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Probably the Best Idea in the World

By Mark Greene
December 2009 | Review by Jonathan Bayes


At the heart of everything there is one very good idea –– the true currency of our society, the key to all human flourishing and happiness. That idea is very simple. It is love, actually. Love God. Love one another. Your neighbour. Your enemy. Simple –– but far from easy. As the statistics and prolific stories of broken friendships, toxic workplaces, divided churches, dysfunctional families and lonely people testify. And yet it is a commandment. Not just a good idea, but the most important one, the one from which all the others flow. With brilliant storytelling and deep theological insight, Mark Greene explores Jesus' familiar yet greatest command as a simple but liberating framework to help us make decisions that enhance rather than damage our relationships –– whether it's about replacing a dishwasher or managing a team. He challenges us to put relationships deliberately back at the heart of all things Full of humour, contemporary examples and research, Probably The Best Idea in the World shows how Jesus' emphasis on thinking relationally is not only a liberating basis for our personal lives, but a dynamic foundation for our workplaces, our society, and our global community ... because putting relationships first transforms everything.

  • Publisher: Muddy Pearl
  • ISBN: 978-1910012550
  • Pages: 160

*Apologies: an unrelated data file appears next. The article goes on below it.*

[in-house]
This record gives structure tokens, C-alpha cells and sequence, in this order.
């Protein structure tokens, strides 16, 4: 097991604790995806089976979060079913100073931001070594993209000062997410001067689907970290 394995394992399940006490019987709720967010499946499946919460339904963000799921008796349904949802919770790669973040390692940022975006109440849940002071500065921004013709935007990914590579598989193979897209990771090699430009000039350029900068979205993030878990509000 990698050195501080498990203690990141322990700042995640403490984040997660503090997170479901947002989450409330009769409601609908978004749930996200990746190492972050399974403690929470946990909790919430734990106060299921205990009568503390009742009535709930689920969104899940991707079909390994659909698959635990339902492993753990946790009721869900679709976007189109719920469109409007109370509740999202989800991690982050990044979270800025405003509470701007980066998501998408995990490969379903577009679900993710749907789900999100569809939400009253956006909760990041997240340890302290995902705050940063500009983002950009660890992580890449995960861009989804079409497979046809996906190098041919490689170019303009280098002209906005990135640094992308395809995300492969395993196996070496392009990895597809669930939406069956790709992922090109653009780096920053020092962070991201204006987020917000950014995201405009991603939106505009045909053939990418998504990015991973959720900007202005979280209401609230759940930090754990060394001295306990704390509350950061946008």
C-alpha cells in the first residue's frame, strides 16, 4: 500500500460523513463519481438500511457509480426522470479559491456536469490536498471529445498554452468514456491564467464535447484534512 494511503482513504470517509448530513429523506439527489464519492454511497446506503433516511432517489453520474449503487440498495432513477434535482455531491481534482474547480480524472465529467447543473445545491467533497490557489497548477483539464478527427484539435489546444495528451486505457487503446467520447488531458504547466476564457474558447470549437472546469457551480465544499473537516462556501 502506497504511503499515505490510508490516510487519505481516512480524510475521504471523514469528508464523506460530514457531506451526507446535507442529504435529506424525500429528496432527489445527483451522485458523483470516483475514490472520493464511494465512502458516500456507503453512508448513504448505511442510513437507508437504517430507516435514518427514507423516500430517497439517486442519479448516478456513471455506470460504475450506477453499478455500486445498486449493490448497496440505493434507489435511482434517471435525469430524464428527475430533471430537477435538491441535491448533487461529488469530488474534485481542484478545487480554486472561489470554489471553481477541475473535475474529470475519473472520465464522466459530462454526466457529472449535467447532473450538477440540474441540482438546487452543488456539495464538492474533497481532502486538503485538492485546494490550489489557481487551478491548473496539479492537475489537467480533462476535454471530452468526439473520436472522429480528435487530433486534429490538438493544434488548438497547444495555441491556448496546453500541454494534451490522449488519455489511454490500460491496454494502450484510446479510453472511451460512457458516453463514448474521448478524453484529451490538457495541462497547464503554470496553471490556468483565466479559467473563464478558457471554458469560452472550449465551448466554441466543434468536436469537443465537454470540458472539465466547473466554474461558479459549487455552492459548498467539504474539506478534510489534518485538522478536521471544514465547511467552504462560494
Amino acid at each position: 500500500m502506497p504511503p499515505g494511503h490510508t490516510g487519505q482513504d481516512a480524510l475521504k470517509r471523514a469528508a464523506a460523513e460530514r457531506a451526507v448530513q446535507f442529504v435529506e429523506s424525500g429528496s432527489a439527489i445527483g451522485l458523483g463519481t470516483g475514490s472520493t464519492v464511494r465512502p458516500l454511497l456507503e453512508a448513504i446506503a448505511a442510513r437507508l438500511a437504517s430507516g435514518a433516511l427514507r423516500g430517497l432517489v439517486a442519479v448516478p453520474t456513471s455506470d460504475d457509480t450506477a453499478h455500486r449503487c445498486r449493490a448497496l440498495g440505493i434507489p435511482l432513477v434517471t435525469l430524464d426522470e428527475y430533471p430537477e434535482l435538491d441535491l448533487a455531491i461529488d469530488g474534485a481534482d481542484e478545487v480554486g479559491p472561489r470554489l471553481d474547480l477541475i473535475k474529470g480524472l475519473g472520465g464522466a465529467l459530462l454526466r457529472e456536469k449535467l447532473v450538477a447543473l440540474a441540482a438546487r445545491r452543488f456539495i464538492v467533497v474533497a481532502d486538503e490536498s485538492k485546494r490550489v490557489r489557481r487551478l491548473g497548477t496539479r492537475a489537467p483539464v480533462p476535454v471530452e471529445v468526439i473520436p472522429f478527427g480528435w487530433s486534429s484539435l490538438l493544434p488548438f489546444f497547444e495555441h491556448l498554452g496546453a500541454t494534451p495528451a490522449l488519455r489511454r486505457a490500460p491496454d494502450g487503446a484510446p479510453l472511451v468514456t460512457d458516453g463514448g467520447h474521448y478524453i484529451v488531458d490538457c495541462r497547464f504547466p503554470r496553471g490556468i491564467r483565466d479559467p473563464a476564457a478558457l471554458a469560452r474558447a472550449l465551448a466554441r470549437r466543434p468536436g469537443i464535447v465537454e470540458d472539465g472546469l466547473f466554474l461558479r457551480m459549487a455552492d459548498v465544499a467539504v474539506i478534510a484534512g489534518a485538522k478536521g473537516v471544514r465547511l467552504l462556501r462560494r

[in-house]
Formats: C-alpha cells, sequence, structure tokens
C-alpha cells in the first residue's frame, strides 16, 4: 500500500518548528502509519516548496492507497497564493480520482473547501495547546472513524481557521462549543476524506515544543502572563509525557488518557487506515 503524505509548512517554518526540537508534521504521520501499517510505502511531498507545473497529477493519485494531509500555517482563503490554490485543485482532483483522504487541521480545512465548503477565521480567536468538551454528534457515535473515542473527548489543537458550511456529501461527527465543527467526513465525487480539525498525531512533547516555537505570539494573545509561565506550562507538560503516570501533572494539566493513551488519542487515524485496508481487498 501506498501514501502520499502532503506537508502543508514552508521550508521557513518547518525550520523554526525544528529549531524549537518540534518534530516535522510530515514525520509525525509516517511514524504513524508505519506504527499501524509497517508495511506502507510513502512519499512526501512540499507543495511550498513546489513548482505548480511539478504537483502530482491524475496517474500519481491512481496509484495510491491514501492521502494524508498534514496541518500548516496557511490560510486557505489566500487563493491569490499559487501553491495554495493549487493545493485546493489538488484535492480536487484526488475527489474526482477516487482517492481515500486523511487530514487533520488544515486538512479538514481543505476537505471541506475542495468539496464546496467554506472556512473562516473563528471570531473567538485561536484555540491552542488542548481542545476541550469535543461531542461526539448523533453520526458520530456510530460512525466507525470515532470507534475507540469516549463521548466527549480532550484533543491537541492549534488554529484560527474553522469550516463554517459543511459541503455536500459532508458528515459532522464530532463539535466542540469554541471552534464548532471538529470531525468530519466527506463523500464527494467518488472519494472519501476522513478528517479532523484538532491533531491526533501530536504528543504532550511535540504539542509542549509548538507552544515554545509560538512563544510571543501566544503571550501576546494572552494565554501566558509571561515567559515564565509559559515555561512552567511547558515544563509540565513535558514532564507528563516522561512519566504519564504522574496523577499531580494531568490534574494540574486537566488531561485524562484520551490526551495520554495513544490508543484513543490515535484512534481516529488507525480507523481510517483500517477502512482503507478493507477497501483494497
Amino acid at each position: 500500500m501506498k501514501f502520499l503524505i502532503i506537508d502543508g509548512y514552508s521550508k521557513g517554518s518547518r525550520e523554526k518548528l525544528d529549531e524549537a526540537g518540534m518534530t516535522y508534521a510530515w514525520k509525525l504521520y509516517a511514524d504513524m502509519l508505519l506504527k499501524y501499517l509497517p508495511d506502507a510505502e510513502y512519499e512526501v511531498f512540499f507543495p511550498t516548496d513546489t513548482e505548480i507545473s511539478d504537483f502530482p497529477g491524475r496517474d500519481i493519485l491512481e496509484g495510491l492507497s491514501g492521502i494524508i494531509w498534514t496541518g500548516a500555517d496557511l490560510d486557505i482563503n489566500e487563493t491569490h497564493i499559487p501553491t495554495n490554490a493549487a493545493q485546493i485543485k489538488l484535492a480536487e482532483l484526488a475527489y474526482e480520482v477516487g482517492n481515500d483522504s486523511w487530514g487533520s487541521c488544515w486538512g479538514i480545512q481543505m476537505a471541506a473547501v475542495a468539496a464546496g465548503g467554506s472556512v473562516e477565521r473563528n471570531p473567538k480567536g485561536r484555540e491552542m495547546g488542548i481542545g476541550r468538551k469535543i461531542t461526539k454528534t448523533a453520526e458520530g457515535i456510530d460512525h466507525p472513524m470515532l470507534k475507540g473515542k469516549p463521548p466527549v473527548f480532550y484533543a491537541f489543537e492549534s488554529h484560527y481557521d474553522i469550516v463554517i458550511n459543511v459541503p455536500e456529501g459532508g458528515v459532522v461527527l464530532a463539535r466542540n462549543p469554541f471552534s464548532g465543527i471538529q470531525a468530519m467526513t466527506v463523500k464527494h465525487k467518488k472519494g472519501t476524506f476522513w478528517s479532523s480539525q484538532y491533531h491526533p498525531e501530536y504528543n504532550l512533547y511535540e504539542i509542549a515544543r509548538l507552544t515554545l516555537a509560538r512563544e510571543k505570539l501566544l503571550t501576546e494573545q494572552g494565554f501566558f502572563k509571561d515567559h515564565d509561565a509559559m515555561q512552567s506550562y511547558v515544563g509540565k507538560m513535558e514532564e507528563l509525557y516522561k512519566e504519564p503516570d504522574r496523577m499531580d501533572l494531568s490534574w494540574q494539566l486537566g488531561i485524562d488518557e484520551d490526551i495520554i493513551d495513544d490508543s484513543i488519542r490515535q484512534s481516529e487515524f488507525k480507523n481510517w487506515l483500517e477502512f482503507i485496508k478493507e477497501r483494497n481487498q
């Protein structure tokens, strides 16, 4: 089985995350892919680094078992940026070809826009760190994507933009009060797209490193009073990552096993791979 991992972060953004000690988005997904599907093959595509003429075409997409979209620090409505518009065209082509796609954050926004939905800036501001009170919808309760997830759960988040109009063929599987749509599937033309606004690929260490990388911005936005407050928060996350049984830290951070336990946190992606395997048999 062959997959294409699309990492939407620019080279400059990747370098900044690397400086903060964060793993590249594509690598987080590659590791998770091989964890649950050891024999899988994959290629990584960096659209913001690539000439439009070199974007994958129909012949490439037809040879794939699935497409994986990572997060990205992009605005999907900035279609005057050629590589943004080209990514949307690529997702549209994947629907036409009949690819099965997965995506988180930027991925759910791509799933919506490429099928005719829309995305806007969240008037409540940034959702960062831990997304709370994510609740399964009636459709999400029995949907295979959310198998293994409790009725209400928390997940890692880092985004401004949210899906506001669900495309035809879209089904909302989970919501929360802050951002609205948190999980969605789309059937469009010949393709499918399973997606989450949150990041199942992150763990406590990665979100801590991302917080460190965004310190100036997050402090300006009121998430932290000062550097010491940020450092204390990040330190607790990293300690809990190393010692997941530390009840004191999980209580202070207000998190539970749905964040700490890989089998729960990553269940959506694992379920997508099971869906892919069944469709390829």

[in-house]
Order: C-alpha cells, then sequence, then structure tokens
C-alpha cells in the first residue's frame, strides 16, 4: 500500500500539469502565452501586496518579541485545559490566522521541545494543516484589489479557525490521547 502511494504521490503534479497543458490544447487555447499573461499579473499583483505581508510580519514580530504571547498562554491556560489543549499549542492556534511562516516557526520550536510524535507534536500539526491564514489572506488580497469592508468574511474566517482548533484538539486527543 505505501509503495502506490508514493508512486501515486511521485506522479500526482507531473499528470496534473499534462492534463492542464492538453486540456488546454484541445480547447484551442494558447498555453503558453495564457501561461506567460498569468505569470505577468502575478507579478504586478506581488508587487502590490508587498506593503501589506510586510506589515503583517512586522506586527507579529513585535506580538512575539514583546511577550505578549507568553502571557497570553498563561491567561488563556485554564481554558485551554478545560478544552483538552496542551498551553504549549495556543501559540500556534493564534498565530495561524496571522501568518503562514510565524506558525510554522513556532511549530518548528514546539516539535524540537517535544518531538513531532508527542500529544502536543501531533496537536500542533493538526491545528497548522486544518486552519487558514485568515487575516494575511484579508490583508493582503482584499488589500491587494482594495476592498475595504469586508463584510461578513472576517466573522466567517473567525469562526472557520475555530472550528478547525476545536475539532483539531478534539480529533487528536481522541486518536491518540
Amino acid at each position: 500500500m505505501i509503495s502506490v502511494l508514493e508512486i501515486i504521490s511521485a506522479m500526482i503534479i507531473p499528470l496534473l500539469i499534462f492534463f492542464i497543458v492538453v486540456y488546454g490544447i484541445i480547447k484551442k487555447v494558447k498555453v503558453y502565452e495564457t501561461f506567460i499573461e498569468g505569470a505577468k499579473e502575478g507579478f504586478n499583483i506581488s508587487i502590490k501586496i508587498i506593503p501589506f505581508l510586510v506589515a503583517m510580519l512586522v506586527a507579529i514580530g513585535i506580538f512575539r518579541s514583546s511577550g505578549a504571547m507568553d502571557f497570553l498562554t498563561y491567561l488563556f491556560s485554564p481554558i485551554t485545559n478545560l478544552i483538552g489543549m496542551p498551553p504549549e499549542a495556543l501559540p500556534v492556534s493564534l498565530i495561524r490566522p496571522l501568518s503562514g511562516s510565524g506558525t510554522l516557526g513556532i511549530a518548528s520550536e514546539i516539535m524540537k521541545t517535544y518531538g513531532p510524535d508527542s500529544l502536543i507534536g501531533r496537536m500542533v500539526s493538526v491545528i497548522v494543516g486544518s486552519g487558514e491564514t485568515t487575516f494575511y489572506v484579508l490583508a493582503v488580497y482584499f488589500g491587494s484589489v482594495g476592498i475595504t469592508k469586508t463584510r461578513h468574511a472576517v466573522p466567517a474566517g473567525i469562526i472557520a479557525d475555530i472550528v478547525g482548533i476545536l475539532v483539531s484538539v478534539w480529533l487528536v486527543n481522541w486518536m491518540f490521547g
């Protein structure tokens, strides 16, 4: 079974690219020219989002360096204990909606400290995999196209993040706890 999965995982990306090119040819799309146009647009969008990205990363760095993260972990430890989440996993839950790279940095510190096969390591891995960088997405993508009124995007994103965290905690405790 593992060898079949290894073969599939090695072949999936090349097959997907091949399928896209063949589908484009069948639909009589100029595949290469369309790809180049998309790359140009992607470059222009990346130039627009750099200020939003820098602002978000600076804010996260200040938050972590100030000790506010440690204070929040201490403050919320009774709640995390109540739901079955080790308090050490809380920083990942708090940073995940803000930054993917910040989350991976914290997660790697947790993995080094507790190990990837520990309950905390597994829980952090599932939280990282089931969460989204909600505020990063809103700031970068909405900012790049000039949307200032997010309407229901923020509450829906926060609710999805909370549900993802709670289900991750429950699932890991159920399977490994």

• Price: £9.19
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Book Review

The dads who went to watch their sons’ football training were invited to take part in an end of season fathers’ match. The coaches were going to take part as well. All season the dads had faithfully stood there each Saturday watching their sons training, but they had hardly said a word to each other.

Now they began to glance at one another nervously. Weren’t they beyond a football match ‘involving anyone who can run a mile in under a quarter of a day’? Their greatest hopes now were that they would survive without needing an ambulance and that they wouldn’t play so badly that their sons would put themselves up for adoption! But after the match, the dads’ relationships were transformed.

I thought I would read the first chapter in a brief lull between other activities. I couldn’t put it down. I read the whole book in one sitting (apart from a short lunch break). I chuckled my way through it, and several times burst out in laughter. The author writes in a grippingly catchy style, which was certainly to my taste.

Yet the book has a vitally important message. The concern is the relational deprivation of contemporary western culture, even though we are globally wired.

The author highlights many things which tend to undermine genuine relationships. Like everyone having a TV in their bedroom; like the demise of family mealtimes; like the tendency to drink our coffee and have lunch while we work –– eating ‘al desko’. But the tone is not judgemental; it is thoughtful and sad.

The best idea in the world is Jesus’ idea –– put love for God and your neighbour before everything else. That involves real relationships. And our hearts cry out for those.

In presenting a solution to the problem the writer combines a magnificent vision with practical common sense. The people who serve coffee at church do it because people need a drink after an hour or more in a service, but also in order to make possible conversations that will deepen friendships and help the great task of bringing God’s love to the world.

A church can be a place of committed friendship, not just of affable friendliness; and it only takes one person to buy a packet of biscuits to make relationships at work far richer.

The book moved me with its insights into the love of God. It is thought-provoking and personally challenging. What quality is there in my relationships as a husband and father? I recommend this enthusiastically.

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